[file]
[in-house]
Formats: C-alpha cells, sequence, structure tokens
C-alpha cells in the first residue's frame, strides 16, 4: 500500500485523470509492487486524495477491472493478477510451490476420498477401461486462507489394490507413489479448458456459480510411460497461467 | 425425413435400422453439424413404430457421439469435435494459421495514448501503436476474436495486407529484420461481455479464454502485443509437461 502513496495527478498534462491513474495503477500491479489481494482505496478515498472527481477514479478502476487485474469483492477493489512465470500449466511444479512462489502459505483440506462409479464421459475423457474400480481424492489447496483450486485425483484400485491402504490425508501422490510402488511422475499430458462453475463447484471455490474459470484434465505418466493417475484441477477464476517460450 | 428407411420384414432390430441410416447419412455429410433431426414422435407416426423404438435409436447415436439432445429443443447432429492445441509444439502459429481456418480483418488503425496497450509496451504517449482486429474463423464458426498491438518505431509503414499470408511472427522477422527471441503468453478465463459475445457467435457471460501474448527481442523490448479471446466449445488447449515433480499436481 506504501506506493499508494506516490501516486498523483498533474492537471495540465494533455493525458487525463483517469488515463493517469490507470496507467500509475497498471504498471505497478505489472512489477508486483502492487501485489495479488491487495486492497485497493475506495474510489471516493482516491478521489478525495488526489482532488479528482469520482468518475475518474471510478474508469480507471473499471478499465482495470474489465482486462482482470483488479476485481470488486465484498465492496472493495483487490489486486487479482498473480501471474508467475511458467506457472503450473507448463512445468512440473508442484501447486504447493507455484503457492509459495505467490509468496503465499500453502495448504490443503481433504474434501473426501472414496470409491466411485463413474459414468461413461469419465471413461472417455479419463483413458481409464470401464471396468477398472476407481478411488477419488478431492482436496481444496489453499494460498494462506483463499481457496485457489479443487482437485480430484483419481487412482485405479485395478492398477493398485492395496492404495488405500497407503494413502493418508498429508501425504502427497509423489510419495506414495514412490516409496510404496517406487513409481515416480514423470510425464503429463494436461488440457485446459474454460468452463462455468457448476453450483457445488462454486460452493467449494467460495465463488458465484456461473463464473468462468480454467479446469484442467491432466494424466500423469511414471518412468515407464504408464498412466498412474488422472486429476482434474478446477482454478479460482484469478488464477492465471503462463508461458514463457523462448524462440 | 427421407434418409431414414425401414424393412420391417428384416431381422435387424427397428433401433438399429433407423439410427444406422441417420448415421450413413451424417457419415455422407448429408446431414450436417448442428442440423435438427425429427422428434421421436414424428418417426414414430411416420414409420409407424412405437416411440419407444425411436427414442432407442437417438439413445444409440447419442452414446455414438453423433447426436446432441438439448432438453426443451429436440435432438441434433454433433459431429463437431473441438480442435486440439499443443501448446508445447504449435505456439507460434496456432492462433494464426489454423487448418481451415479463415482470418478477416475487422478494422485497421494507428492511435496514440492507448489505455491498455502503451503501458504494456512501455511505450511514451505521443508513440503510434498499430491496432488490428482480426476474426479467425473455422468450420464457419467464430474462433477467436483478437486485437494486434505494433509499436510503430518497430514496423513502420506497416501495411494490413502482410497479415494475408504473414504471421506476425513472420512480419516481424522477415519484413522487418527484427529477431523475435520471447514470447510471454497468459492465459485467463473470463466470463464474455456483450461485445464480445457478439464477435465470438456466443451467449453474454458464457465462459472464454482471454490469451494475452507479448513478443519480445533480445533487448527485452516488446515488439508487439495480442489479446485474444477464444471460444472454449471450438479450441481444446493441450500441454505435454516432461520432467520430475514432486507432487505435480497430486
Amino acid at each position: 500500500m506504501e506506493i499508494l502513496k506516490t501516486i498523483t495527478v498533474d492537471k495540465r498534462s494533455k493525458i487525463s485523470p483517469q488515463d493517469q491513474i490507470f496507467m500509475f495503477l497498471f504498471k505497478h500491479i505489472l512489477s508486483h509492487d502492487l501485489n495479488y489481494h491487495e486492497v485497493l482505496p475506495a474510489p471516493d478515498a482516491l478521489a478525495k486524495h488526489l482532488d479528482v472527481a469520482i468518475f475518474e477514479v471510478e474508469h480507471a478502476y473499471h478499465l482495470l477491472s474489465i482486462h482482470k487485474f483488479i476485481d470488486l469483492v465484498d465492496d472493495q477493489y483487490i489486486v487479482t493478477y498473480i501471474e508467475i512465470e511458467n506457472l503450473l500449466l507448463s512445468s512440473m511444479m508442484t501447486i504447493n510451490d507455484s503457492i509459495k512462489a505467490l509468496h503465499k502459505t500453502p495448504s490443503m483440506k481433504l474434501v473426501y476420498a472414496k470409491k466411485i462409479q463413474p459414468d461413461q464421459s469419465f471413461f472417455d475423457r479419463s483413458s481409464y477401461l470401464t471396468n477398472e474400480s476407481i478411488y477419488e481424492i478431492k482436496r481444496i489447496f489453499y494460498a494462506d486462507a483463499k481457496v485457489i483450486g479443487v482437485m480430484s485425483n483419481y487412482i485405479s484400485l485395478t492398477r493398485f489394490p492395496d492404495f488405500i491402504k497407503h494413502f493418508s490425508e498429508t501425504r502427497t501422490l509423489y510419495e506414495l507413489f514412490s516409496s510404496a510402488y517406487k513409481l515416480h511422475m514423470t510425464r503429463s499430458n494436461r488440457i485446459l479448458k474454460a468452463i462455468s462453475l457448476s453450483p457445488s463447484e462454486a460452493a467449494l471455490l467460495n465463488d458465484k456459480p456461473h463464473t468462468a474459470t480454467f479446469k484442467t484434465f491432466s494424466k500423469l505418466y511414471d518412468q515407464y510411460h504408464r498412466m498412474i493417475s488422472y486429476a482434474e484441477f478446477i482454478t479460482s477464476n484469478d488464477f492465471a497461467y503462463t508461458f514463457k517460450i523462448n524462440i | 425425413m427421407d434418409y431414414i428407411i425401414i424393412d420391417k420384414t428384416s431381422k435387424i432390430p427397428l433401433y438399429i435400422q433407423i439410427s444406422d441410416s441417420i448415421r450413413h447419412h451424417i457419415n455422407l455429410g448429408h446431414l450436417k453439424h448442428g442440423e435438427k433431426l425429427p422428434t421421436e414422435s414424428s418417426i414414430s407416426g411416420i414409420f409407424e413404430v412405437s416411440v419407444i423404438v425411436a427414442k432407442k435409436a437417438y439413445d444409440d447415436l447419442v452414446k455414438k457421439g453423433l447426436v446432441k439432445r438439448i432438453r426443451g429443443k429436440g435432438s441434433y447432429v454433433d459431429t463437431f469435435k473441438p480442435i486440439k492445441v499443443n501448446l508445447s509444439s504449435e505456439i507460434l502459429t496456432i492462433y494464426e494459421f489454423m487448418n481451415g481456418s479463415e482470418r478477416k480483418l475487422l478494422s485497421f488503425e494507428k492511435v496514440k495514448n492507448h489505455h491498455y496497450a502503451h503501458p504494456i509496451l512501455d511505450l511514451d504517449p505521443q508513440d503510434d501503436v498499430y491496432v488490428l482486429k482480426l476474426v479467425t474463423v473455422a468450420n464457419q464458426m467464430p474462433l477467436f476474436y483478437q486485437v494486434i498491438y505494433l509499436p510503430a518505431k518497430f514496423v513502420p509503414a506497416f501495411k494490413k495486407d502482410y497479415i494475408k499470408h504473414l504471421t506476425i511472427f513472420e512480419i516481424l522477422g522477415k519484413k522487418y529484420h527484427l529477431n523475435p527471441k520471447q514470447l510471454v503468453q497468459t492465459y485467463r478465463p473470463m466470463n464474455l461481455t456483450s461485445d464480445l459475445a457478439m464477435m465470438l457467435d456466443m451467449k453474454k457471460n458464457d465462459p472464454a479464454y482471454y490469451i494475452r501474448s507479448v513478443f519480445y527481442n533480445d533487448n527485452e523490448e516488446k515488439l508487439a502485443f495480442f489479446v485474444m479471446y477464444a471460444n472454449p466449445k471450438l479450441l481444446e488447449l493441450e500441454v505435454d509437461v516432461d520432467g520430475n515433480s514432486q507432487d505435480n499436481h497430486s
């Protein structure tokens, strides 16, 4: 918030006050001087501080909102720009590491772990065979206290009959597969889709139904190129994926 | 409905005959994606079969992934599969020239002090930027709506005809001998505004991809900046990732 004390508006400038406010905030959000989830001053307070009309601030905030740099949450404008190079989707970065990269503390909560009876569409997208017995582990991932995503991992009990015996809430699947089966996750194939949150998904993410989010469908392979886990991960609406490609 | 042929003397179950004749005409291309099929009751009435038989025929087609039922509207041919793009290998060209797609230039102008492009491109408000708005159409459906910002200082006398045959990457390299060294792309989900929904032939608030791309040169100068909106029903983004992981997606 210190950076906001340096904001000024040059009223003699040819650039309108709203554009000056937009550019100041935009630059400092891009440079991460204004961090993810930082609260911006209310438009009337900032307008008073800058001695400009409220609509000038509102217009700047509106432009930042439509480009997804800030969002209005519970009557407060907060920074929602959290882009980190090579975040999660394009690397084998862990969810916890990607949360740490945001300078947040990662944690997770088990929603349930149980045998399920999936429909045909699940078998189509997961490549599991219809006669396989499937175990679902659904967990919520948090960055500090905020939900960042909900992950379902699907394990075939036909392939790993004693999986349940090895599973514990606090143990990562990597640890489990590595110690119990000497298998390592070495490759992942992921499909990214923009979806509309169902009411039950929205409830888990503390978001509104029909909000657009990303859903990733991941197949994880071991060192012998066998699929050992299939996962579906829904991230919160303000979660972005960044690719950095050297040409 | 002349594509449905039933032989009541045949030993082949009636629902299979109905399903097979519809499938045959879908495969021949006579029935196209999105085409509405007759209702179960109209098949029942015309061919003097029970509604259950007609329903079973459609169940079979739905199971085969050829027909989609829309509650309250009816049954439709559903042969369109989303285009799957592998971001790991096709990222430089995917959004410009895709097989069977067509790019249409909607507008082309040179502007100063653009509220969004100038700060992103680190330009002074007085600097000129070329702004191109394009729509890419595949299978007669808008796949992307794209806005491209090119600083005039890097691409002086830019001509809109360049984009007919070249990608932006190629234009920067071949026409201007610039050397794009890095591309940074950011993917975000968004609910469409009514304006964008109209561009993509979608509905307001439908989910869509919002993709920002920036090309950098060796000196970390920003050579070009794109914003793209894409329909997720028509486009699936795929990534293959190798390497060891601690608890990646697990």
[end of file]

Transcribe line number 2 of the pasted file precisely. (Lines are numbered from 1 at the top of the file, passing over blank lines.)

Formats: C-alpha cells, sequence, structure tokens